T. Higashiuchi and H. Sakaguchi, “Vortex interaction and the two-dimensional dark soliton,” Laser Phys. 17(2), 221–225 (2007).
[Crossref]

G. A. Siviloglou, J. Broky, A. Dogariu, and D. N. Christodoulides, “Observation of accelerating Airy beams,” Phys. Rev. Lett. 99(21), 213901 (2007).
[Crossref] [PubMed]

G. A. Siviloglou and D. N. Christodoulides, “Accelerating finite energy Airy beams,” Opt. Lett. 32(8), 979–981 (2007).
[Crossref] [PubMed]

2006 (1)

L. Marrucci, C. Manzo, and D. Paparo, “Optical spin-to-orbital angular momentum conversion in inhomogeneous anisotropic media,” Phys. Rev. Lett. 96(16), 163905 (2006).
[Crossref] [PubMed]

2003 (1)

D. G. Grier, “A revolution in optical manipulation,” Nature 424(6950), 810–816 (2003).
[Crossref] [PubMed]

1999 (2)

1992 (1)

L. Allen, M. W. Beijersbergen, R. J. C. Spreeuw, and J. P. Woerdman, “Orbital angular momentum of light and the transformation of Laguerre-Gaussian laser modes,” Phys. Rev. A 45(11), 8185–8189 (1992).
[Crossref] [PubMed]

1979 (1)

M. V. Berry and N. L. Balazs, “Nonspreading wave packets,” Am. J. Phys. 47(3), 264–267 (1979).
[Crossref]

Ahmed, N.

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Opt. Express (2)

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Figures (6)

Fig. 1
Fig. 1 Numerical simulation for on-axis VSAB (l = 1) propagating in free space. (a)The sliced maps that are surrounded by two side-view profiles, the blue dashed arrows and blue lines indicate the beam propagation dynamics; The side-view profile of an on-axis VSAB (l = 1), its corresponding intensity profiles (b1)~(b4) and topological phase (b5)~(b8) at the planes marked by dashed lines in (b) with ξ = 0.05, 1.08, 2, and 2.7, respectively; Panels b1-b4 correspond to slices a1, a2, a4 and a5, respectively.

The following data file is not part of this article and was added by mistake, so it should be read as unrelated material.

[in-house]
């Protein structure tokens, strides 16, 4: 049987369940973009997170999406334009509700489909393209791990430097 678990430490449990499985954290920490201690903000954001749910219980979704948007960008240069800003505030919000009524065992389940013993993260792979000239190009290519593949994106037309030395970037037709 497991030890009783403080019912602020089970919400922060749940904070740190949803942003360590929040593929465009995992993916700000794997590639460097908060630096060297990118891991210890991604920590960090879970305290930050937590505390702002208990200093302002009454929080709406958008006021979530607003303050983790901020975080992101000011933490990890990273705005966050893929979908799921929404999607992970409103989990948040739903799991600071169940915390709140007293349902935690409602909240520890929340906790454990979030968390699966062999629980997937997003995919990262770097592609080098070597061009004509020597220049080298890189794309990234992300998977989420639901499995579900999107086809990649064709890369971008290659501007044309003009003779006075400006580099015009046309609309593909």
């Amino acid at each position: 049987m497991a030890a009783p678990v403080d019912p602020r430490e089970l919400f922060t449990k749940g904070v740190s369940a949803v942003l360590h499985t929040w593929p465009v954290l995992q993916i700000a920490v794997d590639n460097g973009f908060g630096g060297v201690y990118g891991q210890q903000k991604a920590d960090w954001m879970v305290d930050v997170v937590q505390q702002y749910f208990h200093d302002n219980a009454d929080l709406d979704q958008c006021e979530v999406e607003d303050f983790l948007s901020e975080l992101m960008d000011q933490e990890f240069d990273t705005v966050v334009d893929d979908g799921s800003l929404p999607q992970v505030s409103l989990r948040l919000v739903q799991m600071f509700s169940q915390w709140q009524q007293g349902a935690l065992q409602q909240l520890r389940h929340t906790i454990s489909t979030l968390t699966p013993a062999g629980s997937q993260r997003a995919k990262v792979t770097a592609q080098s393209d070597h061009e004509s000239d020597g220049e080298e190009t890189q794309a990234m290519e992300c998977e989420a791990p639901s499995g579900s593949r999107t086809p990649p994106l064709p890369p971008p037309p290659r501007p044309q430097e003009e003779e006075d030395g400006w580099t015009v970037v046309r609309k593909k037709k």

Fig. 2
Fig. 2 Schematic of the experimental setup. Insets near the DMD and camera show the displayed binary amplitude hologram and the experimental beam profile of an off-axis VSAB (l = 1).
Fig. 3
Fig. 3 Experimental demonstration of on-axis VSABs. (a) a side view of an on-axis VSAB (l = 1); (a1)-(a4) transverse beam profiles at the planes z=0.05 z 0 , 1.1 z 0 , 2 z 0 , and 2.7 z 0 ( z 0 =1.8cm), marked by the dashed lines in (a), respectively; (b) the side view of an on-axis VSAB (l = 2) and the corresponding snapshots (b1-b4) at the planes z=0.05 z 0 , 1.25 z 0 , 2.1 z 0 and 2.8 z 0 , respectively. The scale bars for all figures are the same as shown in (b4). The rotation angles as a function of propagation distance are shown in (c) for l = 1 and (d) l = 2.
Fig. 4
Fig. 4 Propagation dynamics of an off-axis VSAB in free space. (a) Simulation and (b) experimental side-view profiles, panels (a1-a4, b1-b4) show the transverse beam profiles at the positions ξ = 0.05, 1, 2.1 and 2.8 marked by the dashed lines, and panels (a5-a8) map the transverse phase structure at the corresponding positions. The fork-like phase structures are marked by a red circle on each phase panel.
Fig. 5
Fig. 5 Numerical demonstrations of the energy flow (white arrows) superimposed on the transversal intensity maps for VSABs at different distances. The Poynting vectors for on-axis VSAB with topological charge (a) l = 1, and (b) l = 2 are pointing to the azimuthal direction near the self-focusing plane, and away from the beam axis near the major lobe at a position far away from the beam focus. In contrast, the Poynting vector for an off-axis VSAB points to the beam axis before and near focus with a small amount of component circulating the beam axis. At far field, the major lobe without vortex shows outward energy flow, while the lobe imbedded with vortex exhibits circulation on the Poynting vector map. The propagation coordinates for (a, b) are the same as described in Fig. 2, while positions in (c) are the same as those in Fig. 4.
Fig. 6
Fig. 6 The simulation (a) intensity and (b) phase, (c) experimental intensity profiles for multiple vortices imbedded in the symmetric Airy beam. Each column shows the results for VSAB with vortex pair on the side, vortex pair along the diagonal, triple vortices, and four vortices. Red circles in (b) mark the positions of phase singularities.

Equations (7)

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u 0 (s,ξ=0)=Ai(s)exp(as)
U 1 (k)=exp(a k 2 )exp( i 3 ( | k | 3 3 a 2 | k |i a 3 ))
u 1 (s)= 1 2π U 1 (k) exp(iks)dk = exp(as) 2π 0 exp( i k 3 3 ks) dk+ exp(as) 2π 0 exp( i k 3 3 +ks) dk = exp(as) 2 [ Ai(s)+iGi(s) ]+ exp(as) 2 [ Ai(s)+iGi(s) ]
Gi(η)= 1 π 0 sin( 1 3 t 3 +ηt) dt
u 2 (x,y,z=0)= u 1 ( s x ) u 1 ( s y )
u(x,y)= u 2 (x,y) j=1 N [ (x x j )+i(y y j ) ] l [ (x x j ) 2 + (y y j ) 2 ] l/2
S = c 4π E × B = c 8π [ iω(u u u u)+2ωk | u | 2 e z ]